While over 3.4 million people die from water-borne diseases each year, the trouble is that the people who live in affected areas may have no idea that contaminated water is a problem. And even if they do, they don't have much they can do about it (if your local drinking water supply is contaminated, it's not likely you have access to — or could afford — clean water). So preventing deaths from diseases in local water supplies is two-fold: First, educating the local people about how to keep water clean (simultaneously letting them know their water could be dangerous) and second, finding a simple, reliable way to clean the water.
The chemistry-meets-design challenge, The Drinkable Book, solves both problems. How does it work?
According to the Drinkable Book's site: "Each book is printed on technologically advanced filter paper, capable of killing deadly waterborne diseases. And each page is coated with silver nanoparticles, whose ions actively kill diseases like cholera, typhoid and E. coli. Once water is passed through the filter, bacteria count is reduced by over 99.99 percent, making the filtered water comparable to tap water in the United States of America."
No, it isn't super-expensive; the paper costs just pennies to produce and each sheet/filter is capable of producing about 30 days of clean water, meaning each book could filter water for up to four years. And the kicker? The paper can be printed with details and information in an area's native language, detailing how to keep existing water supplies cleaner, how to use the filters, and what diseases filtered water can prevent. So the filters act as communication devices in and of themselves.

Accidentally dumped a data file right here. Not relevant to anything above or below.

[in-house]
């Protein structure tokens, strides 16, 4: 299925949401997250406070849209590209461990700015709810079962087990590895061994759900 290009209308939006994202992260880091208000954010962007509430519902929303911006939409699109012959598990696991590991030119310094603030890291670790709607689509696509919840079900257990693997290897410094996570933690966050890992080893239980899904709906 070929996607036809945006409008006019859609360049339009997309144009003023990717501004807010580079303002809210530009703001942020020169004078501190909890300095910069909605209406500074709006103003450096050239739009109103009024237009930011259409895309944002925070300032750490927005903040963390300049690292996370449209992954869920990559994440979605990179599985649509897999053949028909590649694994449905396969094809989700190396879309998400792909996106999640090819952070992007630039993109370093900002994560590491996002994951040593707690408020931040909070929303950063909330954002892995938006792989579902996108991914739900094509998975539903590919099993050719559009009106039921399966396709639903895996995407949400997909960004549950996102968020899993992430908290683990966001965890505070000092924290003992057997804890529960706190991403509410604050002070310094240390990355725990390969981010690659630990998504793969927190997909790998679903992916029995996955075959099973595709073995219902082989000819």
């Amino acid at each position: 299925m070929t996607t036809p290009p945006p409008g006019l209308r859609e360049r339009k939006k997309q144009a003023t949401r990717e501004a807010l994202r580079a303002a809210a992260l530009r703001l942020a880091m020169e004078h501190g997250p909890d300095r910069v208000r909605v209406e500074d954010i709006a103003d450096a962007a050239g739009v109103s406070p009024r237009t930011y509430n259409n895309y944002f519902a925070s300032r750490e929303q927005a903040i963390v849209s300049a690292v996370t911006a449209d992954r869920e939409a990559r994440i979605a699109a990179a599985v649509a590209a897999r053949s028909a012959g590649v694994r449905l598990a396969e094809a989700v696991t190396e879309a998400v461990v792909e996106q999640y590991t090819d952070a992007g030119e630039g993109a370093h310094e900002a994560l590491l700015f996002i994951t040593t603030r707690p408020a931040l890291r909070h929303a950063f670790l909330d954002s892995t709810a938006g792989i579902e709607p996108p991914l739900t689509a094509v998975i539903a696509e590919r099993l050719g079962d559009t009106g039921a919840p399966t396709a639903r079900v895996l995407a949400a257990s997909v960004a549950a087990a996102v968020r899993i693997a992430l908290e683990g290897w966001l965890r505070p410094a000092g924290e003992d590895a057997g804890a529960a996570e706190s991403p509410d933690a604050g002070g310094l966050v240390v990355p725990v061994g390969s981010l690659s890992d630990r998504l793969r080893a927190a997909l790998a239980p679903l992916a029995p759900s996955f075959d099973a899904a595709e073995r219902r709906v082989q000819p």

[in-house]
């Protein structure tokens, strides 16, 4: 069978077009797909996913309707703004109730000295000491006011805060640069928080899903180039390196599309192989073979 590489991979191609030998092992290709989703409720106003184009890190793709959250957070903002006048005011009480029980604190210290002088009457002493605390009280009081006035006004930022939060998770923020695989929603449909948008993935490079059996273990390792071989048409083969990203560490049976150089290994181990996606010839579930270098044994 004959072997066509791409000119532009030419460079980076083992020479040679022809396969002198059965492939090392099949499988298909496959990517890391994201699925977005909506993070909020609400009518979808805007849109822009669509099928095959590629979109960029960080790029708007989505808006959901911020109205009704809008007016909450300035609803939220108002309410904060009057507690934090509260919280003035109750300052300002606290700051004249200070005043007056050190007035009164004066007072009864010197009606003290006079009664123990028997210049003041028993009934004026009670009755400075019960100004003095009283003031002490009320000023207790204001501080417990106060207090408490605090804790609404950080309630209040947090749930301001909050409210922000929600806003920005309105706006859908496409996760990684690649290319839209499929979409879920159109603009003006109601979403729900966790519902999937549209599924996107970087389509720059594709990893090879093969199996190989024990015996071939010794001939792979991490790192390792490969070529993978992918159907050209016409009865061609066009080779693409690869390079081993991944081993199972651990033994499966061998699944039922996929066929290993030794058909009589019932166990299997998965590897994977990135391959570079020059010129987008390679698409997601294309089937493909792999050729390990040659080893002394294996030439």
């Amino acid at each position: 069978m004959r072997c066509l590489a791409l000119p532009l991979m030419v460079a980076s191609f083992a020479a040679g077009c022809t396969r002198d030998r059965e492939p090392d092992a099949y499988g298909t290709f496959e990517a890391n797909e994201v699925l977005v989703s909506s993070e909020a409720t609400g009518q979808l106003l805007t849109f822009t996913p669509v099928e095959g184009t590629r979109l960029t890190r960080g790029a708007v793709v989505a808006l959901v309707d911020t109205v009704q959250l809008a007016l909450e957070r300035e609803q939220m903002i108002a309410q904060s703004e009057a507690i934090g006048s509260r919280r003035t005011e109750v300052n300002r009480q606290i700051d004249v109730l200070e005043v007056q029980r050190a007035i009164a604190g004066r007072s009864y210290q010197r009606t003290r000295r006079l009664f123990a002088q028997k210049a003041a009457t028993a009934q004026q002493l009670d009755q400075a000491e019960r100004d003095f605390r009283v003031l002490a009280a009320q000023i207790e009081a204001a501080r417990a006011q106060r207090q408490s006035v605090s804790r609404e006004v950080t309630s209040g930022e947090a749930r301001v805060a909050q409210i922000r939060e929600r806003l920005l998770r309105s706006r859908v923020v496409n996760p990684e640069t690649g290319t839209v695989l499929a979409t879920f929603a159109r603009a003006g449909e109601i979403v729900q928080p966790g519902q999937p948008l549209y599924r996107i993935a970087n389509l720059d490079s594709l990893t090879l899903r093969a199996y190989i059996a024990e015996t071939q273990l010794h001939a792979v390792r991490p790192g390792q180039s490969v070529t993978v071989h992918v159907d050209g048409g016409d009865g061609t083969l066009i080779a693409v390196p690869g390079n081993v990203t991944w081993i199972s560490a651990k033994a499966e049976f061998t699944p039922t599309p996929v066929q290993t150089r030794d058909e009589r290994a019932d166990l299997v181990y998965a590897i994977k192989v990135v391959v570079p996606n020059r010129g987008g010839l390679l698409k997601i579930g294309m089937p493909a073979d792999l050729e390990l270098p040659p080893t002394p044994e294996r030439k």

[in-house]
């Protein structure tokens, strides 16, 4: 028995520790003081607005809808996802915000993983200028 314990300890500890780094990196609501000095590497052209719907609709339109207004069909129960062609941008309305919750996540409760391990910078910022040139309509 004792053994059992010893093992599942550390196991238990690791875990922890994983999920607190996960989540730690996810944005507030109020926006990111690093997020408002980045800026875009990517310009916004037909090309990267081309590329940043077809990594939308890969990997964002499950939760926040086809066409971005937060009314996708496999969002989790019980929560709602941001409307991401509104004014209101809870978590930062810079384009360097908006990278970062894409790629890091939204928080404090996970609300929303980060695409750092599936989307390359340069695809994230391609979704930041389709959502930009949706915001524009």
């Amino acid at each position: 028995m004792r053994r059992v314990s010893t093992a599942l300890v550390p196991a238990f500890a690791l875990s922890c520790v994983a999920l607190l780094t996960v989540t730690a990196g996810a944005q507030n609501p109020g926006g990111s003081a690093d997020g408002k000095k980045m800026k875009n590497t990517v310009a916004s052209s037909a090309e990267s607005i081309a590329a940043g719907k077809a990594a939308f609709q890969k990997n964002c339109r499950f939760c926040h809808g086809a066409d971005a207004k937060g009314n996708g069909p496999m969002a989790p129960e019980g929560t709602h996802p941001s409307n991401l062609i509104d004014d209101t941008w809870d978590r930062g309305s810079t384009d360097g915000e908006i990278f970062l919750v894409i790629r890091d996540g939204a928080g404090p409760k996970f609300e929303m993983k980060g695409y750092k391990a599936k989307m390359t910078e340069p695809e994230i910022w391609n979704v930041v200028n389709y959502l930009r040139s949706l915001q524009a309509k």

The project came about as a collaborative effort between researchers at Carnegie Mellon University and the University of Virginia, the water-focused charity Water is Life (they developed that water-purifying straw), and DDB. The chemist who thought the idea up, Teri Dankovich, who developed the paper during her PhD thesis at McGill University (and continued work at the University of Virginia) said of her development: “I led a team of undergraduates in field tests in South Africa of this antibacterial paper,” she wrote in an email to Slate. “All of the chemicals used [to treat the paper] have been selected because they are safe, renewable, and nontoxic.”
Getting the books printed in a cost-effective manner and distributed to the 33 countries where Water is Life does business is the next step.
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